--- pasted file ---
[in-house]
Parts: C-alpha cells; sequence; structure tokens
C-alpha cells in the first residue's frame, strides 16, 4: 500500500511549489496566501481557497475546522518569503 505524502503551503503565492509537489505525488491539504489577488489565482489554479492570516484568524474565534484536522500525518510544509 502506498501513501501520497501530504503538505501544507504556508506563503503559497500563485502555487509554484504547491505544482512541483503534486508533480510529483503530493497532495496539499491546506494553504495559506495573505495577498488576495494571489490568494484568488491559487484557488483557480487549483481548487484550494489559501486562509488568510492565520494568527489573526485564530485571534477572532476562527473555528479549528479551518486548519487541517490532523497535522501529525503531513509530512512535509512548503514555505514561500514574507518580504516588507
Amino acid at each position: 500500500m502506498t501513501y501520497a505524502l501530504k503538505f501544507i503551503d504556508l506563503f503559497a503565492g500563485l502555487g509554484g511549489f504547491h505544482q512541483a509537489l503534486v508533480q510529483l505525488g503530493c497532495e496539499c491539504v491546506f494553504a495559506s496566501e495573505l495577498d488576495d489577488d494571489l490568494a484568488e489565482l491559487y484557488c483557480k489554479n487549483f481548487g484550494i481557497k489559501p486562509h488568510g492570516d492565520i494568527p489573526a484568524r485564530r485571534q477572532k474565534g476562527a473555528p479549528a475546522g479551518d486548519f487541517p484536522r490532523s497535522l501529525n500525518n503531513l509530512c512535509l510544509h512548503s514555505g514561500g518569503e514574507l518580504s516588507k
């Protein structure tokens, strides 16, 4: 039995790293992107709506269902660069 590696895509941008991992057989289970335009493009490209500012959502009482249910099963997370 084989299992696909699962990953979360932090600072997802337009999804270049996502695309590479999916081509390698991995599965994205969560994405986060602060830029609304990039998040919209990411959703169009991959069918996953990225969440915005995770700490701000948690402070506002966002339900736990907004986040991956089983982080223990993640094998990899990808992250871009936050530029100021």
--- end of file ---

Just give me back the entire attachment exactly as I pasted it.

[in-house]
Parts: C-alpha cells; sequence; structure tokens
C-alpha cells in the first residue's frame, strides 16, 4: 500500500511549489496566501481557497475546522518569503 505524502503551503503565492509537489505525488491539504489577488489565482489554479492570516484568524474565534484536522500525518510544509 502506498501513501501520497501530504503538505501544507504556508506563503503559497500563485502555487509554484504547491505544482512541483503534486508533480510529483503530493497532495496539499491546506494553504495559506495573505495577498488576495494571489490568494484568488491559487484557488483557480487549483481548487484550494489559501486562509488568510492565520494568527489573526485564530485571534477572532476562527473555528479549528479551518486548519487541517490532523497535522501529525503531513509530512512535509512548503514555505514561500514574507518580504516588507
Amino acid at each position: 500500500m502506498t501513501y501520497a505524502l501530504k503538505f501544507i503551503d504556508l506563503f503559497a503565492g500563485l502555487g509554484g511549489f504547491h505544482q512541483a509537489l503534486v508533480q510529483l505525488g503530493c497532495e496539499c491539504v491546506f494553504a495559506s496566501e495573505l495577498d488576495d489577488d494571489l490568494a484568488e489565482l491559487y484557488c483557480k489554479n487549483f481548487g484550494i481557497k489559501p486562509h488568510g492570516d492565520i494568527p489573526a484568524r485564530r485571534q477572532k474565534g476562527a473555528p479549528a475546522g479551518d486548519f487541517p484536522r490532523s497535522l501529525n500525518n503531513l509530512c512535509l510544509h512548503s514555505g514561500g518569503e514574507l518580504s516588507k
């Protein structure tokens, strides 16, 4: 039995790293992107709506269902660069 590696895509941008991992057989289970335009493009490209500012959502009482249910099963997370 084989299992696909699962990953979360932090600072997802337009999804270049996502695309590479999916081509390698991995599965994205969560994405986060602060830029609304990039998040919209990411959703169009991959069918996953990225969440915005995770700490701000948690402070506002966002339900736990907004986040991956089983982080223990993640094998990899990808992250871009936050530029100021």